We generally write at MCNTalk about medical topics. But this article from The New York Times is interesting in its own light; discussing resistance to a common core educational curriculum because it may wound the feelings of those who find it challenging – both students and their parents. But it also relates to a general theme that we find most interesting – a flight from reality that drives so much that we see in our culture and in the medical world, with pseudo-problems that people want to throw labels, entitlements and money at. Fear of excellence at the expense of recognizing the average or mediocre brings down many a business, or an otherwise decent person to loathe themselves or others.
The reality of the world is that abilities and attributes vary, whether how high one can jump or run, how fine a phrase one can write, beautifully one can sing, or how attractive and desirable one is to others. These features are a function of both nature and nurture, practice and effort. But in the end, we all land somewhere along a continuum of capacity and attributes in any number of areas. It sure ain’t fair, when one is on the weaker end, but it is real and it will not go away, no matter how much one may protest or wish otherwise.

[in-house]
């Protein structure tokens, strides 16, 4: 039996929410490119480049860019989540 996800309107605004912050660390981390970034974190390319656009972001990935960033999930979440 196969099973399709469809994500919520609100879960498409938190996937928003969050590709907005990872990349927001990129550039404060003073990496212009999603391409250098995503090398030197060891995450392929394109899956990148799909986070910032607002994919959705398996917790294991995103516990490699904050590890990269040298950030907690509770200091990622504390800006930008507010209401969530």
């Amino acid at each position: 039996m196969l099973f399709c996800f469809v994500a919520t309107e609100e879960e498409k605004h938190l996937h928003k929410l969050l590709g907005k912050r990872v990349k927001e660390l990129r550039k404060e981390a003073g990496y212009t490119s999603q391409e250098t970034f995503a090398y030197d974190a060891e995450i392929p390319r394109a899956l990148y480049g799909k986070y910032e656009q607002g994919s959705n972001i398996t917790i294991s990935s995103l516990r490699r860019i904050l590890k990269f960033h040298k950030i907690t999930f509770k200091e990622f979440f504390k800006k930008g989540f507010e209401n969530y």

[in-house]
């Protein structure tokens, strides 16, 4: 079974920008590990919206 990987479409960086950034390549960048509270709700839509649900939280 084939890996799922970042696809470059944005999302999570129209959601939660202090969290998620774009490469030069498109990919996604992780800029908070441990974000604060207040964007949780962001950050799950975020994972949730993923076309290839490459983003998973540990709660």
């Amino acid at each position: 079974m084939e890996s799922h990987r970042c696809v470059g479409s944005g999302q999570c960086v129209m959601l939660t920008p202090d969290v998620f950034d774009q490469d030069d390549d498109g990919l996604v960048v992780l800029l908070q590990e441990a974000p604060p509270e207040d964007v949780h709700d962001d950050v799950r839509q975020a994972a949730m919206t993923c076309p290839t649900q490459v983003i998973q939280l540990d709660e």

Perhaps one of the benefits and attractions of athletics is that at the highest levels, it can’t be faked or gamed. The best teams require great athletes who got that way by birth and sacrifice, and superb coaching leadership. Society loves the purity of sports victories and defeats. We may argue an “unfair” call, or decry the jock who does not play by the rules, because we want to enjoy the simplicity and elegance of a well fought game, or a beautifully run race.
There really are two parallel societies; those who work hard and recognize and honor success and failure, and those who would strive to deny unequal ability and outcome, and avoid the demands of winning or the pain of defeat. The former achieve and transform our world while the latter embrace mediocrity, denial of reality and frequently retreat into victimhood and defeat.
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